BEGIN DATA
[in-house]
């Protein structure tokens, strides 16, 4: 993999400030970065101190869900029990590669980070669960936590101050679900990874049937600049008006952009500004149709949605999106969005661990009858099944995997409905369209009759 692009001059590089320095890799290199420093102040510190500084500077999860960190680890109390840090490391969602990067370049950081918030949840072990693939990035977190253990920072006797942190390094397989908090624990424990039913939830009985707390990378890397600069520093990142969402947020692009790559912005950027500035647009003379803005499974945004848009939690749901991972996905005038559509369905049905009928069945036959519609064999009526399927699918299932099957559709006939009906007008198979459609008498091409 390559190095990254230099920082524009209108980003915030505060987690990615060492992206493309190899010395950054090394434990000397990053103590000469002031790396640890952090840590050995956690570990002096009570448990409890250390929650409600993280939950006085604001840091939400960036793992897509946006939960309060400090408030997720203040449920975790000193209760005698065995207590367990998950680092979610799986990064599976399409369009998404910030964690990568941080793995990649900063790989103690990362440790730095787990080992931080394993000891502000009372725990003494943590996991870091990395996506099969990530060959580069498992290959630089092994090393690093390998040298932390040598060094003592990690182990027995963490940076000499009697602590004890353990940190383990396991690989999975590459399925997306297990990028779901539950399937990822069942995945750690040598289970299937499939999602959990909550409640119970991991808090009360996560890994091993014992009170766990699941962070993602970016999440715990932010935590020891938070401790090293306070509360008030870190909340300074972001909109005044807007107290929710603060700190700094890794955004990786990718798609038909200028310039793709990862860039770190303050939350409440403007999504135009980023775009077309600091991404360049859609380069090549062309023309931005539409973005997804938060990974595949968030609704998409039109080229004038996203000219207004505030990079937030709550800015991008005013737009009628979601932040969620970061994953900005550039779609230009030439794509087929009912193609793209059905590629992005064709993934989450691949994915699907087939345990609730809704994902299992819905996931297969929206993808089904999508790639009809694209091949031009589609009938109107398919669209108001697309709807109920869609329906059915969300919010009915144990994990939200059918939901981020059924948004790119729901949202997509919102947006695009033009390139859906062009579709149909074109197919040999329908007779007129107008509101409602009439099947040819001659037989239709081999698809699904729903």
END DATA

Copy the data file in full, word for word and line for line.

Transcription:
[in-house]
């Protein structure tokens, strides 16, 4: 993999400030970065101190869900029990590669980070669960936590101050679900990874049937600049008006952009500004149709949605999106969005661990009858099944995997409905369209009759 692009001059590089320095890799290199420093102040510190500084500077999860960190680890109390840090490391969602990067370049950081918030949840072990693939990035977190253990920072006797942190390094397989908090624990424990039913939830009985707390990378890397600069520093990142969402947020692009790559912005950027500035647009003379803005499974945004848009939690749901991972996905005038559509369905049905009928069945036959519609064999009526399927699918299932099957559709006939009906007008198979459609008498091409 390559190095990254230099920082524009209108980003915030505060987690990615060492992206493309190899010395950054090394434990000397990053103590000469002031790396640890952090840590050995956690570990002096009570448990409890250390929650409600993280939950006085604001840091939400960036793992897509946006939960309060400090408030997720203040449920975790000193209760005698065995207590367990998950680092979610799986990064599976399409369009998404910030964690990568941080793995990649900063790989103690990362440790730095787990080992931080394993000891502000009372725990003494943590996991870091990395996506099969990530060959580069498992290959630089092994090393690093390998040298932390040598060094003592990690182990027995963490940076000499009697602590004890353990940190383990396991690989999975590459399925997306297990990028779901539950399937990822069942995945750690040598289970299937499939999602959990909550409640119970991991808090009360996560890994091993014992009170766990699941962070993602970016999440715990932010935590020891938070401790090293306070509360008030870190909340300074972001909109005044807007107290929710603060700190700094890794955004990786990718798609038909200028310039793709990862860039770190303050939350409440403007999504135009980023775009077309600091991404360049859609380069090549062309023309931005539409973005997804938060990974595949968030609704998409039109080229004038996203000219207004505030990079937030709550800015991008005013737009009628979601932040969620970061994953900005550039779609230009030439794509087929009912193609793209059905590629992005064709993934989450691949994915699907087939345990609730809704994902299992819905996931297969929206993808089904999508790639009809694209091949031009589609009938109107398919669209108001697309709807109920869609329906059915969300919010009915144990994990939200059918939901981020059924948004790119729901949202997509919102947006695009033009390139859906062009579709149909074109197919040999329908007779007129107008509101409602009439099947040819001659037989239709081999698809699904729903």